context of tone/tones. The typicall novice lines people up against a wall,
    think that is somehow beneficial. It isn't.

    If they are simple single-person portraits, don't have them stand facing
    you.
    Stand them with their body angled slightly away toward one side, looking
    toward you.

    If your camera has a zoom, zoom it to about 80-100mm (35mm camera
    equivalent).
    If you're shooting with a little digital camera (assuming it's not a long
    zoom lens model), zoom it about 3/4 of the way out to tele, but don't let it
    use "digital zoom" if it has that capability (see your manual).

    Reflectors only help if you have strong light to reflect (sunlight or flash
    that's not already directed at your subject). If you're outside in later
    afternoon, you could use a reflector to bounce warm sunlight up from the low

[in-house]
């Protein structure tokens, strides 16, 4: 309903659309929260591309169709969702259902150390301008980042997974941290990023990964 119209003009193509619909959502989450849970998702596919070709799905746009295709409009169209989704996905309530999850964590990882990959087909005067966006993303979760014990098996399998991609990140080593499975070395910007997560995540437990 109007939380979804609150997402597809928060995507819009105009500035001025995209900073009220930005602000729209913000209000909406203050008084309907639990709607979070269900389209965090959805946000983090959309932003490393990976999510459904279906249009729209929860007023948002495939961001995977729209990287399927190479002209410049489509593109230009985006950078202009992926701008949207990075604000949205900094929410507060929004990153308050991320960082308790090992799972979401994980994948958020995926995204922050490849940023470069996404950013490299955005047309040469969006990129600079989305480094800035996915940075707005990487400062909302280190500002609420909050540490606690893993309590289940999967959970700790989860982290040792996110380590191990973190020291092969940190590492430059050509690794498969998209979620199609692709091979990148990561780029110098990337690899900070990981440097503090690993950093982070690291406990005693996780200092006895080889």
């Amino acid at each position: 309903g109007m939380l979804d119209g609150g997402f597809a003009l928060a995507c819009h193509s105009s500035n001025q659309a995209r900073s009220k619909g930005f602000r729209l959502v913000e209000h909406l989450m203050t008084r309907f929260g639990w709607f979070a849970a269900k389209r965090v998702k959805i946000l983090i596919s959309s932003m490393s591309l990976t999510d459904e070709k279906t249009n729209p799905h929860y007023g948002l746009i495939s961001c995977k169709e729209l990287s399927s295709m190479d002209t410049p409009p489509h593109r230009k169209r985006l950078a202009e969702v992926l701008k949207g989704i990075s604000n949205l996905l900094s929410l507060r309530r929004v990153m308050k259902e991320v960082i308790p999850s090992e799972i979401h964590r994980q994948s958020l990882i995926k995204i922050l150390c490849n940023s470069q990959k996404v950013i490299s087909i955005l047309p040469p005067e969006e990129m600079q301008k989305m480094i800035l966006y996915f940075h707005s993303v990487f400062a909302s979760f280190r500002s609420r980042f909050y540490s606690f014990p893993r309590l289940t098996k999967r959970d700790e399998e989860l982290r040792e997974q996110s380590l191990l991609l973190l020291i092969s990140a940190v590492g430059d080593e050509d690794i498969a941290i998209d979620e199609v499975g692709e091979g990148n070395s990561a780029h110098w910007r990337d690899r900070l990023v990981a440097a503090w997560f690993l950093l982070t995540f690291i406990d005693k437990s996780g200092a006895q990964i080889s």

side of them to fill in the shadows on their faces cast by the sun.

    Whatever you do, do NOT go out under mid-day sunlight.
    Their wriknkes wil show badly, their eyes will be squinting and in shadow,
    and the lighting will be harsh and overly contrasty. Better early morning,
    or later afternoon if outside (as state above).

    If the only flash you have is the itty bitty one on a point-and-shoot
    camera, go outside, or use a very brightly lit room...or a bright window to
    stand near.

    Set the right white balance on your camera for the lighting conditions.
    If you're not familiar with this, and don't have a manual...find it and
    read.
    If all else fails, set it to auto...but you should be able to find white
    balance settings easily by going through the camera's menu.

    If you're
    Mark², Aug 16, 2005
    #5
  6. Mark² Guest

    "Mark²" <mjmorgan(lowest even number here)@cox..net> wrote in message
    news:tElMe.2429$ct5.1002@fed1read04...
    >
    > <> wrote in message
    > news:...
    >>I have the task of taking semi-formal portraits of key managers in my
    >> company to be included in a 'gallery' of key personnel in our company
    >> magazine. I'm not a photographer! What is the best way to go about it?
    >> We have a meeting room that I can set up as a temporary photographer's
    >> studio, but what's the best way to illuminate the subject, what are